and he would await trial and then execution for his crimes, or he would walk out of the prison, a free man....
Finding courage was the hardest act of his life.
The light of a torch was ahead. It approached, illuminating the dank stone walls of the prison. And finally, he saw the outlines of the men. They were silent.
His heart thundered. Otherwise, he did not move.
The prison guard came into view, leering with anticipation, as if he knew his fate already. He recognized the Jacobin who was behind him. It was the rabidly radical, brutally violent Hébertiste Jean Lafleur as he had suspected.
Tall and thin, his visage pale, Lafleur came up to the bars of his cell.
“Bonjour, Jourdan. Comment allez-vous, aujourd’hui?”
He grinned, delighting in the moment.
“Il va bien,”
he said smoothly—all is well. When he did not beg for mercy or declare his innocence, Lafleur’s smile vanished and his stare sharpened.
“Is that all you have to say? You are a traitor, Jourdan. Confess to your crimes and we will make certain your trial is swift. I will even make certain your head comes off first.” He grinned again.
If it ever came to that, he hoped he would be the first to the guillotine—no one wanted to stand there for hours and hours, in shackles, watching the ghastly executions while awaiting one’s own fate. “Then the loss would be yours.” He could barely believe how calm he sounded.
Lafleur stared. “Why aren’t you declaring your innocence?”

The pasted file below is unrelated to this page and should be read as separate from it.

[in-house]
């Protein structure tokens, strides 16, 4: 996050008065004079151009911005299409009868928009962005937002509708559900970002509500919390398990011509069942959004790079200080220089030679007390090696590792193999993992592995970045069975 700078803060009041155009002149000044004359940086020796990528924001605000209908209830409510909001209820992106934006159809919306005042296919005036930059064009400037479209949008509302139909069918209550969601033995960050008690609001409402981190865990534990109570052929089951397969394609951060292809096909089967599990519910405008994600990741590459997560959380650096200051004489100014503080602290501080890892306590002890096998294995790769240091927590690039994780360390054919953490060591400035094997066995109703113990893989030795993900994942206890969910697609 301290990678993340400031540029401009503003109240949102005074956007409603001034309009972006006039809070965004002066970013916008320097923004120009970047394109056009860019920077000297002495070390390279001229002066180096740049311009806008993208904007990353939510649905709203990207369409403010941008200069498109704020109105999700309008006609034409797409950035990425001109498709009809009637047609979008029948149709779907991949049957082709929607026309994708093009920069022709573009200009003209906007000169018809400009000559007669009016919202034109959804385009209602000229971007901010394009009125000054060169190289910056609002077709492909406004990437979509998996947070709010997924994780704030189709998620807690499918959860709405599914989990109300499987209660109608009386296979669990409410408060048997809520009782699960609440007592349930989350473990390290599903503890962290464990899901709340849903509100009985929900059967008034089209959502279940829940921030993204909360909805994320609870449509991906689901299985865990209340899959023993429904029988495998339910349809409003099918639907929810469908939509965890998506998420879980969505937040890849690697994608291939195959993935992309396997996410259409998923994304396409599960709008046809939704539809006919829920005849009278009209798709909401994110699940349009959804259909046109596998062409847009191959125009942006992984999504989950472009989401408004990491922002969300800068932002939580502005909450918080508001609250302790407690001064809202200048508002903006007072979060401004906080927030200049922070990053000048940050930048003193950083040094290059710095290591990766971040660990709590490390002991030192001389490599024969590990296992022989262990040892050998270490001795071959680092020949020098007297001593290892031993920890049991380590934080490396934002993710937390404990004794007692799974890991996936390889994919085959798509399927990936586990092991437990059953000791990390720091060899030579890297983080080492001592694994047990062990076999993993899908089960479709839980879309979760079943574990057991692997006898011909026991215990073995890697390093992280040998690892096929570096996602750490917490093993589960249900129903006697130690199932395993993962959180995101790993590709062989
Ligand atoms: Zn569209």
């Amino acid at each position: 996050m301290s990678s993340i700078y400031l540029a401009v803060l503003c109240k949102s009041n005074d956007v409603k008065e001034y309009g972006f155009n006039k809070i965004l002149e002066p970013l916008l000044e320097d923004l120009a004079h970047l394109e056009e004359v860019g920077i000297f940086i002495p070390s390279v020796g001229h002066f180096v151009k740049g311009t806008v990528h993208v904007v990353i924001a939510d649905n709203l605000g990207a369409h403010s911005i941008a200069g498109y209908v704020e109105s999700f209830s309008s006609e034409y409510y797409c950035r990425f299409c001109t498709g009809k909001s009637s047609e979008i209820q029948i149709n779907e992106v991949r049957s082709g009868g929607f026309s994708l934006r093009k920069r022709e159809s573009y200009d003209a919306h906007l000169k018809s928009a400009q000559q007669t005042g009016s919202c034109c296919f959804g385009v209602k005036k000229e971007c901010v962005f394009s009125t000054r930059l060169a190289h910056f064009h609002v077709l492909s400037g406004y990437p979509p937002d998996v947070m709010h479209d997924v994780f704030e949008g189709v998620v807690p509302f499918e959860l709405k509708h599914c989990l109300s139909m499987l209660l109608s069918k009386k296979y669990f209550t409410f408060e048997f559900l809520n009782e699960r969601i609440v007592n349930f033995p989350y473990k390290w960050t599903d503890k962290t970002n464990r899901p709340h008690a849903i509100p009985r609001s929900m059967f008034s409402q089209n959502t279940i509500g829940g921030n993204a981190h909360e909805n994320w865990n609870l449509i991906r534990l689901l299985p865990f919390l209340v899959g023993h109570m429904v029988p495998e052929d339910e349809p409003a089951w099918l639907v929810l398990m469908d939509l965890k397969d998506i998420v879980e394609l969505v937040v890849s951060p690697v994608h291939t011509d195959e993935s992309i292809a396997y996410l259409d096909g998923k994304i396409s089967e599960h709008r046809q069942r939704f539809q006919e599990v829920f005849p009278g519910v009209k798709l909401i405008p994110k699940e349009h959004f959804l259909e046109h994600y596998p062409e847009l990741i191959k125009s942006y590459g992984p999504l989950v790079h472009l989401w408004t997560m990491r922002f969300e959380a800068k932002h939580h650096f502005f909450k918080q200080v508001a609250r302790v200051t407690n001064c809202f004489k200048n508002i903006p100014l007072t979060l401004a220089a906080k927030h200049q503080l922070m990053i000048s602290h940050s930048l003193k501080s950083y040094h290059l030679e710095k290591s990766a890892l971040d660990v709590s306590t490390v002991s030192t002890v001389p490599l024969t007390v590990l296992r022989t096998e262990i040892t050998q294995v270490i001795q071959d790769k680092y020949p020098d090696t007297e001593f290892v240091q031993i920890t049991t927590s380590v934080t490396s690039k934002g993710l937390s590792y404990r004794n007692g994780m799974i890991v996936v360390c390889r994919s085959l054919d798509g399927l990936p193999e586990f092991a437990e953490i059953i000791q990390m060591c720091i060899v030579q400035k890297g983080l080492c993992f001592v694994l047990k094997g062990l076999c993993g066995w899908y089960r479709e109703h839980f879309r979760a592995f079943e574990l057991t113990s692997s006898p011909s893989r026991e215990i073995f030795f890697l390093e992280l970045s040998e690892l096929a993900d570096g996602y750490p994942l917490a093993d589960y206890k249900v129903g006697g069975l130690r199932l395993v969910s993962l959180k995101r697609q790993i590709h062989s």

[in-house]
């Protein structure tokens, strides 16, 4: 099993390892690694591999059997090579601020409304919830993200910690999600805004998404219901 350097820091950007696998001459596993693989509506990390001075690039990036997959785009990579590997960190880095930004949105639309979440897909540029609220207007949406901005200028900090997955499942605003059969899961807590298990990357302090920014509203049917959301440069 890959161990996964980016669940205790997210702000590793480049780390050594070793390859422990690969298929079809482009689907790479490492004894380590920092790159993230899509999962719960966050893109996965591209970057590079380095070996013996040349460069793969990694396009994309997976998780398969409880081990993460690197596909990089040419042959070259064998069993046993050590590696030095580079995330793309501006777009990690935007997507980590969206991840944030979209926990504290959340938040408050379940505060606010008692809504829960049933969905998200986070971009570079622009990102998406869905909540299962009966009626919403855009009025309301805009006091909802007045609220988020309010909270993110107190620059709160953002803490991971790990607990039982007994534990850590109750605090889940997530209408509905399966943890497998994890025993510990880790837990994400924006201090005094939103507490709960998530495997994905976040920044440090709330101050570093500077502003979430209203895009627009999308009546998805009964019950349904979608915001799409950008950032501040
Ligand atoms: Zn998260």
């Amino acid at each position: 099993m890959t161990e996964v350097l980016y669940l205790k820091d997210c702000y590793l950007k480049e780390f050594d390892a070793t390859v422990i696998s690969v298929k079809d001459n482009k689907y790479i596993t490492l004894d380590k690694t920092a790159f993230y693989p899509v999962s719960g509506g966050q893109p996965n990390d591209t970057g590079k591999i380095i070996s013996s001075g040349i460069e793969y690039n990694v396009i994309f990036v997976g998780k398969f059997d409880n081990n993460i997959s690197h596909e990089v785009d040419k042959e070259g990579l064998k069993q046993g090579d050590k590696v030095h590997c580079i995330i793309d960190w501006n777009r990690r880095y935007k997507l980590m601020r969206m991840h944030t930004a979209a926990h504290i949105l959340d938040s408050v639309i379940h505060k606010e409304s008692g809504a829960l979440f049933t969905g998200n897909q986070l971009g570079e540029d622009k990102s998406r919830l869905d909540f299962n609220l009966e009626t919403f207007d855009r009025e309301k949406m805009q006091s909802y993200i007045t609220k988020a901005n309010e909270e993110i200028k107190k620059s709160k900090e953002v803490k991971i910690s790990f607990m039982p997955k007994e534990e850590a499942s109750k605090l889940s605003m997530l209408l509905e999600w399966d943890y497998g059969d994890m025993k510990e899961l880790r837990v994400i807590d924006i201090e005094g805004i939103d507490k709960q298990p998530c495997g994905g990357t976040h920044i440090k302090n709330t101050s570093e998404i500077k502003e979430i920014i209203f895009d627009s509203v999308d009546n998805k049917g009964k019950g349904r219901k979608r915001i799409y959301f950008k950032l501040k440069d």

“Will it help my cause?”
“I did not think so.”
“You are the Viscomte Jourdan’s third son, and your redemption has been a lie. You do not love
—you spy! Your family is dead, and you will soon join them at the gates of purgatory.”
“There is a new spymaster in London.”
Lafleur’s eyes widened in surprise. “What ploy is this?”
“You must know that my family has financed the merchants in Lyons for years, and that we have extensive relations with the British.”
The radical Jacobin studied him. “You vanished from Paris for a month. You went to London?”
“Yes, I did.”
“So you confess?”
“I confess to having business affairs in London that I had to attend, Lafleur. Look around you. Everyone in Paris is starving. The
is worthless. Yet I always have bread on my table.”
“Smuggling is a crime.” But Lafleur’s eyes glittered.
Finally, he let his mouth soften and he shrugged. The black market in Paris was vast and untouchable. It was not going to end, not now, not ever.
“What can you get me?” Lafleur demanded softly. His black gaze was unwavering now.
“Didn’t you hear me?”
“Are we speaking about bread and gold—or the new spymaster?”